The importance of Nguni cattle in the lives of the Zulu people now and then.

All our Zulucow products are sustainably sourced from the indigenous Nguni cows of KwaZulu Natal, South Africa. Nguni cattle have played a significant role in South Africa’s cultural heritage. They have an economic, social, political and spiritual importance to the Zulu people, both past and present.

The cattle breed is indigenous to southern Africa ie. South Africa, Swaziland, Namibia, Zimbabwe, Botswana and Angola. The ancestors of today’s Nguni cattle were brought by the Xhosa, Zulu and Swazi people, during their migration to Southern Africa, from East Africa, between 600 and 1400 AD. Since then, the Nguni have played an important social and economic role in the development of these societies, especially those of the Zulu people.

A village or individual’s wealth and importance is and was reflected by the number of cattle they owned. Nguni cattle are also important for a bride’s lobolo (dowry – the exchange of cattle for wives.) Ngunis are known for their fertility and resistance to diseases.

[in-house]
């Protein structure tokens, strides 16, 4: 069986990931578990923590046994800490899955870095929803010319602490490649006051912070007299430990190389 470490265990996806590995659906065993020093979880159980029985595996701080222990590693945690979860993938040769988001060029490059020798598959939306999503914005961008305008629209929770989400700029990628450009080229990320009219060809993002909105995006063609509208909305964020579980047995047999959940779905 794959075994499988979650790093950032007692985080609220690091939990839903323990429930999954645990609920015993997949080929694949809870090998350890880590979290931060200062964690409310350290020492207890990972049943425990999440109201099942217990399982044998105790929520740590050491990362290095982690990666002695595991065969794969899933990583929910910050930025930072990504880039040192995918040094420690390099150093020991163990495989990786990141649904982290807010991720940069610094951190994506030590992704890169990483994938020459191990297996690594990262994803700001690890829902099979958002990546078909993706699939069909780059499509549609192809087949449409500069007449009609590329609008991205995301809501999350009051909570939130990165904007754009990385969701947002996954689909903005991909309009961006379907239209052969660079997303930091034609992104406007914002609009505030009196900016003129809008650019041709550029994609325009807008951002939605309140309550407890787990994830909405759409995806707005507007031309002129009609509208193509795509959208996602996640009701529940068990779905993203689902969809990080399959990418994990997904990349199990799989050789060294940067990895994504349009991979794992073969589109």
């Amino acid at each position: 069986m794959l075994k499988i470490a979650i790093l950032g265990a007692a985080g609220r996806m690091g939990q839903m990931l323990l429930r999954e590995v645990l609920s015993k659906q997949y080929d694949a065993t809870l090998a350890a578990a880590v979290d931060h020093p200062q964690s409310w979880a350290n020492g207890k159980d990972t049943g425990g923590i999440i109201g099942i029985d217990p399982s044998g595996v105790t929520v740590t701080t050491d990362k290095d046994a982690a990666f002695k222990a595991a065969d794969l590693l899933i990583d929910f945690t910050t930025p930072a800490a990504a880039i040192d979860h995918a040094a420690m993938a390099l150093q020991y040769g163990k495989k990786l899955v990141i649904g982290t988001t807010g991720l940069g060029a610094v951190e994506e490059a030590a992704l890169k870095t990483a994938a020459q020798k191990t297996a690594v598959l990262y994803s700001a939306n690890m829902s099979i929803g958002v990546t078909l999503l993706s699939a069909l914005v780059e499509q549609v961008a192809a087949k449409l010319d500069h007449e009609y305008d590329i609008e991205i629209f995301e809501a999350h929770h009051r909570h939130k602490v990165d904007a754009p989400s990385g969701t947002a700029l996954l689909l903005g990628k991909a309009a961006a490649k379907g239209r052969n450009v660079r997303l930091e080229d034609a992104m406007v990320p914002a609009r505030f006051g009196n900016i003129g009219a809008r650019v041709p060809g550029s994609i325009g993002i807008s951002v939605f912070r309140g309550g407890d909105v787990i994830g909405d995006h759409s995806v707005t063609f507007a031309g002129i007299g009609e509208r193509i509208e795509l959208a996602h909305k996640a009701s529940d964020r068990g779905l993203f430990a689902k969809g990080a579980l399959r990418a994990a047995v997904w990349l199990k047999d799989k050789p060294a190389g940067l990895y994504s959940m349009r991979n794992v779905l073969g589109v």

Nguni cattle are also characterised by their unique multicoloured hides which come in a variety of different patterns. Zulus have traditionally and still to this day, breed Ngunis for their attractive colouring and these beautiful markings. Indeed, King Shaka of the Zulus (reign: 1816-1828) bred specific colour patterns in his Nguni herds in order to produce skins for the many regiments of his army. His elite personal guard was recognised by the pure white cowhides they wore, from the Nguni royal herd, ‘the inyonikayiphumuli’ Whereas the more common black and white Nguni cowhides were worn by a lesser Zulu warrior. This would help in battle, to identify who was in command, in the confusion of fighting.

King Shaka Zulu understood the cultural and economic importance of the Nguni cattle and when forming his powerful Zulu empire in 1818, he seized control of the Nguni herds of his dominions. His famously bellicose Zulus bred Nguni cattle hide markings specifically for their shields which were vital in battles. They bred symmetrical patterns into the Nguni hides for this very purpose.

So valued are the Nguni cowhides, that the Zulus have named certain hide markings and colours with imagery linked to the names of animals, birds, plants and everyday objects familiar to pastoralists in nature. For example: Ihunqukazi (Puffadder) is a cow with a black, red or brown brindled hide resembling a puffadder. (More on the naming of Nguni cattle in future blogs)

Today ‘Zulucow’ celebrates the many beautifully patterned Nguni hides in its hand crafted, unique and natural products.